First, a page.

I found this amazing home for sale in Snohomish, Washington. Snohomish? More like Snohom-YES I WANT TO BUY THAT! The house is apparently called The Pyramids. It’s the coolest house you will see today (or maybe ever?) And it WILL make you want to move to northwest Washington.
My infatuation with Robert Redford goes back about a decade to when I saw Butch Cassidy and the Sundance Kid for the first time and promptly watched all of his movies in the span of one summer. But in all the time I’ve loved him it’s never occurred to me to Google where he lives. Does that sound creepy? Because I don’t mean for it to.
This is the story of the Russian-style summer house I crafted in my backyard in Newcastle Upon Tyne. In ten months, and for less than £5,000, I took it from clay model a to stained-glassed, mosaiced den place to drink a Guiness whilst foxes run in the garden.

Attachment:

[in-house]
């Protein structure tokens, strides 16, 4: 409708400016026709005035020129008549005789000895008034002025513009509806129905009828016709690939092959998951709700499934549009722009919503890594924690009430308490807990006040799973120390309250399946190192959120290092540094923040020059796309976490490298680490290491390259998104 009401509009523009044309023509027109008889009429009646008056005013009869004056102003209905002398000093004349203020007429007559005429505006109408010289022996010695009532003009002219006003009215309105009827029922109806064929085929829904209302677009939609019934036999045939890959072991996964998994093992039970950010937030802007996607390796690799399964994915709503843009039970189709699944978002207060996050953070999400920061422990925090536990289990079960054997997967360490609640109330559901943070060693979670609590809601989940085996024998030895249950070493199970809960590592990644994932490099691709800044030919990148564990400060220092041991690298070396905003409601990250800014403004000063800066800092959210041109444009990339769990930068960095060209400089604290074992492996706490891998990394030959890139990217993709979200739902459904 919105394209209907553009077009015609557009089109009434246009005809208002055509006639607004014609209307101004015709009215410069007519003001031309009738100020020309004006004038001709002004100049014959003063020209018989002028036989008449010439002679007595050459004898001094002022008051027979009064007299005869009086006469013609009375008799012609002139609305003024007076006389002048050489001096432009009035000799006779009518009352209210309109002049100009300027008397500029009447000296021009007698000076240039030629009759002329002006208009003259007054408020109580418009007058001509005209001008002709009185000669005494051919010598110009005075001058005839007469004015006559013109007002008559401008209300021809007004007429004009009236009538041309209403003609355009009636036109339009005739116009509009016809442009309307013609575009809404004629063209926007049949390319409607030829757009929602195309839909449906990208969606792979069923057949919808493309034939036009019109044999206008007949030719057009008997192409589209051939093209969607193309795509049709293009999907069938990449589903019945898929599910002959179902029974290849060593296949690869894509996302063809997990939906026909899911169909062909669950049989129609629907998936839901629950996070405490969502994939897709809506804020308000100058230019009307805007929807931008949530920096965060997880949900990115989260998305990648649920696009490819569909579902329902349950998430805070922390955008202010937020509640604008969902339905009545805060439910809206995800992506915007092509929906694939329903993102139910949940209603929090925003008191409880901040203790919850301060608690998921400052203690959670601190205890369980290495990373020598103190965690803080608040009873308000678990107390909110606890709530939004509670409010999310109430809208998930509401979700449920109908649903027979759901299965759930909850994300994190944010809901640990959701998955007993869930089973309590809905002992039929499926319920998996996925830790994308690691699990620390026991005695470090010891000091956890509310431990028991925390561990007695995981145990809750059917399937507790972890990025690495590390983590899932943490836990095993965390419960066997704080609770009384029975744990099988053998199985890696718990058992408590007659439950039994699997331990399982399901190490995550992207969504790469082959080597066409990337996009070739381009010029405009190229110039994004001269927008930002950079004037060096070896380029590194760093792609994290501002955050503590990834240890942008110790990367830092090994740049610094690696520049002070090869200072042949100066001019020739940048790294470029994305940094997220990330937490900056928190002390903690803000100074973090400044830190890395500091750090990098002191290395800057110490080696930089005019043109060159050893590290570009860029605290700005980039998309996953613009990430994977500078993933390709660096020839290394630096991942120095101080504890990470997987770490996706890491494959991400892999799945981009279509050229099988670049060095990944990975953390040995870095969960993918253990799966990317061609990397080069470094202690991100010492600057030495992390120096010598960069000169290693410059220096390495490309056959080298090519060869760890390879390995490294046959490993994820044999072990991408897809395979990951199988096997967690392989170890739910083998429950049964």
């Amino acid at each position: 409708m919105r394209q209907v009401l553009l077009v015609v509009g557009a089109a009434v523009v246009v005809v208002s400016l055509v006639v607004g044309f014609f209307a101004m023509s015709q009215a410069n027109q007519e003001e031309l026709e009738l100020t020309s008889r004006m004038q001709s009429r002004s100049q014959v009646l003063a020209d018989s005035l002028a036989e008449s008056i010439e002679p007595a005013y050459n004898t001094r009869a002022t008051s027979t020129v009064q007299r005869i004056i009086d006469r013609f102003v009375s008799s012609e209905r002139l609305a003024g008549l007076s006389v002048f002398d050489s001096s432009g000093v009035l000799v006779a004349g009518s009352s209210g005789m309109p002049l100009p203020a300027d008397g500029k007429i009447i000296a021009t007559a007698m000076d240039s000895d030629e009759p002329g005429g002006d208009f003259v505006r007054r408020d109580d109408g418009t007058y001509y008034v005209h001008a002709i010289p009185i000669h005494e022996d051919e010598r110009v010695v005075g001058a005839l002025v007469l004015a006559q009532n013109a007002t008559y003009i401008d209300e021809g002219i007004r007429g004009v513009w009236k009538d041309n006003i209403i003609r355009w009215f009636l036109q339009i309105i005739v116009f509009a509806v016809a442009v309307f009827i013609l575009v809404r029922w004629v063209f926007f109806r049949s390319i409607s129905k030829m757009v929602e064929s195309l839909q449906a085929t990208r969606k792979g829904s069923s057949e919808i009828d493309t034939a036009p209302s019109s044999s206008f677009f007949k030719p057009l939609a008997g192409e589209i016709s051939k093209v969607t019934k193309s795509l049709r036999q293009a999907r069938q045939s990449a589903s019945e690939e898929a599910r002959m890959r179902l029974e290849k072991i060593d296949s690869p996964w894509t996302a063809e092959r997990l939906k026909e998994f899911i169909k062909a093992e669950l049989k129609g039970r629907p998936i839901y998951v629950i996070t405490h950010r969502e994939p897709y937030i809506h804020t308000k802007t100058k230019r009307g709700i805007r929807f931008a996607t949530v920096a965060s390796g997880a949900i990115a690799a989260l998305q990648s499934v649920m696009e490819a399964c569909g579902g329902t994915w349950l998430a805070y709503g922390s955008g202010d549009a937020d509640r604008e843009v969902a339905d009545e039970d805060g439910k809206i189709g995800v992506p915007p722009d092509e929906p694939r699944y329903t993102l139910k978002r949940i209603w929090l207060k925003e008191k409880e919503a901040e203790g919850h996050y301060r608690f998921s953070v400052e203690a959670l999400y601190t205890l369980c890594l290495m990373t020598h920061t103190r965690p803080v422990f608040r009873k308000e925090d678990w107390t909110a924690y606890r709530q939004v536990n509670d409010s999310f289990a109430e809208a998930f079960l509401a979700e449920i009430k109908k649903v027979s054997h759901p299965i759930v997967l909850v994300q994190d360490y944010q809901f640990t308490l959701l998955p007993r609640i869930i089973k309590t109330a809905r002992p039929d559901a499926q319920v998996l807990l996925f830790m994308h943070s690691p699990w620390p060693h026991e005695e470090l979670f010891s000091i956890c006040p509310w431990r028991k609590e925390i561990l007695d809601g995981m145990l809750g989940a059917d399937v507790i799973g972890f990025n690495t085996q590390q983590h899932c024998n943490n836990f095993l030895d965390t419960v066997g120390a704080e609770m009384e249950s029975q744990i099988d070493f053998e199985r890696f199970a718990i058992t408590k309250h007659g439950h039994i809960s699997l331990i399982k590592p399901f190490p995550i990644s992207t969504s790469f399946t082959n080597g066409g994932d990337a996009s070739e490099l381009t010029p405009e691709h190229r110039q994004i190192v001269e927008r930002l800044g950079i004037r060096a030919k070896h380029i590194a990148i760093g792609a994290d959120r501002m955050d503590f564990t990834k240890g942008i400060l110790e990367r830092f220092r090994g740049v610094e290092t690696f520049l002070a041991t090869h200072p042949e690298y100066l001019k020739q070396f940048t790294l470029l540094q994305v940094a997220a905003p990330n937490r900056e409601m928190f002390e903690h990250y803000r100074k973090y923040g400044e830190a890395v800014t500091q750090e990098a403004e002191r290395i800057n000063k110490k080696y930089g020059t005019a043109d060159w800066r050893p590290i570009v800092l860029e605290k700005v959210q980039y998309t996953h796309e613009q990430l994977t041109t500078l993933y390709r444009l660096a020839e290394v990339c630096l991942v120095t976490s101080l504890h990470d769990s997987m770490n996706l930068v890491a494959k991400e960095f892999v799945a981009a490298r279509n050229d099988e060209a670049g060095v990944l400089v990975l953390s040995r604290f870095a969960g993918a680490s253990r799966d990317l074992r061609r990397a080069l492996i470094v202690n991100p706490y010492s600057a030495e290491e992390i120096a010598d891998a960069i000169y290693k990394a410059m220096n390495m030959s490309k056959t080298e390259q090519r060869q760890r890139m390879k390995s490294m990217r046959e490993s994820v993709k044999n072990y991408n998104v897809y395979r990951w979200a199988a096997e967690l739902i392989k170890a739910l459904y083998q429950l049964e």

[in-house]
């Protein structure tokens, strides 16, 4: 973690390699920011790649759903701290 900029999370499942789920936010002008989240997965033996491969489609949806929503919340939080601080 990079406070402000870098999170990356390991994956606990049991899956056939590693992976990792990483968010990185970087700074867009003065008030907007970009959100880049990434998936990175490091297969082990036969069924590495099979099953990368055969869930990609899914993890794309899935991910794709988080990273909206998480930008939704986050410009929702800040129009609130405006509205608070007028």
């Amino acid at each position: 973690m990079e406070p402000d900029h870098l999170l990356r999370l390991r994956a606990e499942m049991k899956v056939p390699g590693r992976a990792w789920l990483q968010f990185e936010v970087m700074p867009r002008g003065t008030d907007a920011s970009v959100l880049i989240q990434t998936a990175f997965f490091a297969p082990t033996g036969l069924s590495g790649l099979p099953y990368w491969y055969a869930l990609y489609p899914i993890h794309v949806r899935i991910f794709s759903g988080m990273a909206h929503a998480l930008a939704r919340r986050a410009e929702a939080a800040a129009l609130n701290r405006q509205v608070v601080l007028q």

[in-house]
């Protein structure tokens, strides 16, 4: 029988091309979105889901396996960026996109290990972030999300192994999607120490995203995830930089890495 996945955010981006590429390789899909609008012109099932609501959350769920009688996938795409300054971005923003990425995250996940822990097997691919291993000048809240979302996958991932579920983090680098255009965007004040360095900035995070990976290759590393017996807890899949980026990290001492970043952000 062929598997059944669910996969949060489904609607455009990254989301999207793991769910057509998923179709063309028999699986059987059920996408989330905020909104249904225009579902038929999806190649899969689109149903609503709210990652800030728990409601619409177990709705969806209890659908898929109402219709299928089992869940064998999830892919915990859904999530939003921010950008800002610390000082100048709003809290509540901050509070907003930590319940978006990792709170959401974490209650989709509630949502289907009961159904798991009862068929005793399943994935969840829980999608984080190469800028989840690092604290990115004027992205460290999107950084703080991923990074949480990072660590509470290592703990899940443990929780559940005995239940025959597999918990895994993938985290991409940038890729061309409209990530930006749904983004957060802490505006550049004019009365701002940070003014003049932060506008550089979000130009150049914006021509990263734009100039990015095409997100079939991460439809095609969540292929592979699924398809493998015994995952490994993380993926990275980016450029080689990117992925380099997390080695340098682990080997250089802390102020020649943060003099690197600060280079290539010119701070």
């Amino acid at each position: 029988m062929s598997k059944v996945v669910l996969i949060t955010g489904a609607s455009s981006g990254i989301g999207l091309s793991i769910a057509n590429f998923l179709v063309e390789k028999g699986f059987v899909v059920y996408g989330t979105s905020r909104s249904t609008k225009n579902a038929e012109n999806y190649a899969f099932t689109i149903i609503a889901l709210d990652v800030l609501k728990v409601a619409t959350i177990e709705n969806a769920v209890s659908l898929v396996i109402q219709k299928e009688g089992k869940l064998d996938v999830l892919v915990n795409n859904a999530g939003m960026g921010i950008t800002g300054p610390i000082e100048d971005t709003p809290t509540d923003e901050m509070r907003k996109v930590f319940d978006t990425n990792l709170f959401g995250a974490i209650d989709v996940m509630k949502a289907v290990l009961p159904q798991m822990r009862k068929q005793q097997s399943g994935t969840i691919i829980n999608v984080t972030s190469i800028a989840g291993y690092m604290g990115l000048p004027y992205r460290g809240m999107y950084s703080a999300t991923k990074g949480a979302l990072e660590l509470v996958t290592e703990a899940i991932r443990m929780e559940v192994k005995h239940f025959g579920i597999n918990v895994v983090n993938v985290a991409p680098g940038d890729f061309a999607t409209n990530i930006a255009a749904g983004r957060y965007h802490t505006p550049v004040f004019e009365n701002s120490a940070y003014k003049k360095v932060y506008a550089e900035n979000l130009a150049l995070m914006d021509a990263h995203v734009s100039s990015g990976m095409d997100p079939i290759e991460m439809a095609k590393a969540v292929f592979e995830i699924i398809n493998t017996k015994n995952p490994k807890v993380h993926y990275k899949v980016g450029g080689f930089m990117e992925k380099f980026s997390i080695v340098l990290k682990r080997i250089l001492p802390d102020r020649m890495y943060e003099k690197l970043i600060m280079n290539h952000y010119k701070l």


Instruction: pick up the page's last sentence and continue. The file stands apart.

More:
Last week I wrote about some of the weirdness of moving back into my childhood home for a month. It’s a little different than it was when I was an isolated only child growing up here, though: my childhood home is now a commune and functioning eco-retreat type thing called Sacred Groves. At any given time, there are a mix of a half dozen to a dozen adults and children living here, walking the paths I used to haunt alone. Sometimes it’s awesome, and sometimes it’s, well, a little overwhelming.
As I mentioned last week, I’m spending much of this month in the rustic log cabin that my parents built in the mid-’70s. I lived in this house from ages 2-18, moving out 18 years ago — which means I spent roughly half my life living in this rustic log cabin my parents built on Bainbridge Island.
Needless to say, it’s really weird being back.
It was 1975 and my parents’ “back to the land” impulses were in full swing. Although they had an infant (me) and were a geography professor and a nursing student (him, her) with no experience in construction or building (any of us), they decided to build a log cabin on Bainbridge Island, WA. My father, ever the researcher, read a bunch of books about the subject, and March of 1976 they broke ground on the 1000 square foot cabin I grew up in.
In 2011, I temporarily moved back in.